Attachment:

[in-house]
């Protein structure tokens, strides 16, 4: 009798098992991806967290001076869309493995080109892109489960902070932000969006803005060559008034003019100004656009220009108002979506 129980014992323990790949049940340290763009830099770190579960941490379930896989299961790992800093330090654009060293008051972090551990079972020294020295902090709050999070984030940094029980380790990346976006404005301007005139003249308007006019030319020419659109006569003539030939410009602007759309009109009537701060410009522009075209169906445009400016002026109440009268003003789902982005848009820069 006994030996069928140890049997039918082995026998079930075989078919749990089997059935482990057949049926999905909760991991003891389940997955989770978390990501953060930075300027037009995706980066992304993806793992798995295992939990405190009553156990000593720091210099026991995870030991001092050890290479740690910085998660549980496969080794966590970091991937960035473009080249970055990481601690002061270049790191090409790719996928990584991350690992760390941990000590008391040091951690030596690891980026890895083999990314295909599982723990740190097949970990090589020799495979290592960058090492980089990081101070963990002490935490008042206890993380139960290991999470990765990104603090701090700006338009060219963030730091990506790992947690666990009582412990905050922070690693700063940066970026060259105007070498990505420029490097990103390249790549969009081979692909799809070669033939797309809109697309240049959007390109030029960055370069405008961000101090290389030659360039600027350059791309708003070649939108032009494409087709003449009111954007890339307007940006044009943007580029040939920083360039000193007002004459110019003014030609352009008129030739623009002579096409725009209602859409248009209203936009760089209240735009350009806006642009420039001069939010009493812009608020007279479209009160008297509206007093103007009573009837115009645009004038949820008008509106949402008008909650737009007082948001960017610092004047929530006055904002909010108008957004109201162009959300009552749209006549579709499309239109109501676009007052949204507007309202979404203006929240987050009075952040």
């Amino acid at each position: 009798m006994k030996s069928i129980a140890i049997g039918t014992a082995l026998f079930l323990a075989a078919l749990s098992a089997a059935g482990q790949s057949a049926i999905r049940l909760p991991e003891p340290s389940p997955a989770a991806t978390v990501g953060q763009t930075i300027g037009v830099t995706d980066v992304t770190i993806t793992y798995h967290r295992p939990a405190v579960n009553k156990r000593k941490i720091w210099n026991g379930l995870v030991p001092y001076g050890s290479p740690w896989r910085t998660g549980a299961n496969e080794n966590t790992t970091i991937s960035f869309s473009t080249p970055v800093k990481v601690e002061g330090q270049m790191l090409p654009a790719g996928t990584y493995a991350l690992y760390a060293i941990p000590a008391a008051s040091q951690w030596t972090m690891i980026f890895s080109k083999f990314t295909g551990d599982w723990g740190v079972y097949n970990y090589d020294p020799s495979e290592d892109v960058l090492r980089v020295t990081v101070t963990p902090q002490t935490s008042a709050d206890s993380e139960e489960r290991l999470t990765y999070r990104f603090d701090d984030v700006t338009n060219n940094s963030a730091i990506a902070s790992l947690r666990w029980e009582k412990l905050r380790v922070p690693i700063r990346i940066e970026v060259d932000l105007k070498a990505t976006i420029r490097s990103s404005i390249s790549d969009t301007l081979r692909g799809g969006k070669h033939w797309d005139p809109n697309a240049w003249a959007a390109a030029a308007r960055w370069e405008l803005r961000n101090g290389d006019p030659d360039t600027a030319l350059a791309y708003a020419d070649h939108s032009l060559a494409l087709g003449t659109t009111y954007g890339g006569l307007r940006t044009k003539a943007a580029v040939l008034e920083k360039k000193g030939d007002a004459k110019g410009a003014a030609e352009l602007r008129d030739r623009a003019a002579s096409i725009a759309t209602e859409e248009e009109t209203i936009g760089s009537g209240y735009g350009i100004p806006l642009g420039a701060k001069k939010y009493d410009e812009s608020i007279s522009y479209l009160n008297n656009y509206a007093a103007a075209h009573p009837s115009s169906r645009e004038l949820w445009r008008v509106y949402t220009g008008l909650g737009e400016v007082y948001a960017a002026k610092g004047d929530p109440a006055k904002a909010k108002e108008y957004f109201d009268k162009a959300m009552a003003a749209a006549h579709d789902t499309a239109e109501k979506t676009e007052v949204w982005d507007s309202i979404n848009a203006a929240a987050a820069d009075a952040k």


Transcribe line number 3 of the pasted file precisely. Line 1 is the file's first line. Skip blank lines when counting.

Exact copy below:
């Amino acid at each position: 009798m006994k030996s069928i129980a140890i049997g039918t014992a082995l026998f079930l323990a075989a078919l749990s098992a089997a059935g482990q790949s057949a049926i999905r049940l909760p991991e003891p340290s389940p997955a989770a991806t978390v990501g953060q763009t930075i300027g037009v830099t995706d980066v992304t770190i993806t793992y798995h967290r295992p939990a405190v579960n009553k156990r000593k941490i720091w210099n026991g379930l995870v030991p001092y001076g050890s290479p740690w896989r910085t998660g549980a299961n496969e080794n966590t790992t970091i991937s960035f869309s473009t080249p970055v800093k990481v601690e002061g330090q270049m790191l090409p654009a790719g996928t990584y493995a991350l690992y760390a060293i941990p000590a008391a008051s040091q951690w030596t972090m690891i980026f890895s080109k083999f990314t295909g551990d599982w723990g740190v079972y097949n970990y090589d020294p020799s495979e290592d892109v960058l090492r980089v020295t990081v101070t963990p902090q002490t935490s008042a709050d206890s993380e139960e489960r290991l999470t990765y999070r990104f603090d701090d984030v700006t338009n060219n940094s963030a730091i990506a902070s790992l947690r666990w029980e009582k412990l905050r380790v922070p690693i700063r990346i940066e970026v060259d932000l105007k070498a990505t976006i420029r490097s990103s404005i390249s790549d969009t301007l081979r692909g799809g969006k070669h033939w797309d005139p809109n697309a240049w003249a959007a390109a030029a308007r960055w370069e405008l803005r961000n101090g290389d006019p030659d360039t600027a030319l350059a791309y708003a020419d070649h939108s032009l060559a494409l087709g003449t659109t009111y954007g890339g006569l307007r940006t044009k003539a943007a580029v040939l008034e920083k360039k000193g030939d007002a004459k110019g410009a003014a030609e352009l602007r008129d030739r623009a003019a002579s096409i725009a759309t209602e859409e248009e009109t209203i936009g760089s009537g209240y735009g350009i100004p806006l642009g420039a701060k001069k939010y009493d410009e812009s608020i007279s522009y479209l009160n008297n656009y509206a007093a103007a075209h009573p009837s115009s169906r645009e004038l949820w445009r008008v509106y949402t220009g008008l909650g737009e400016v007082y948001a960017a002026k610092g004047d929530p109440a006055k904002a909010k108002e108008y957004f109201d009268k162009a959300m009552a003003a749209a006549h579709d789902t499309a239109e109501k979506t676009e007052v949204w982005d507007s309202i979404n848009a203006a929240a987050a820069d009075a952040k």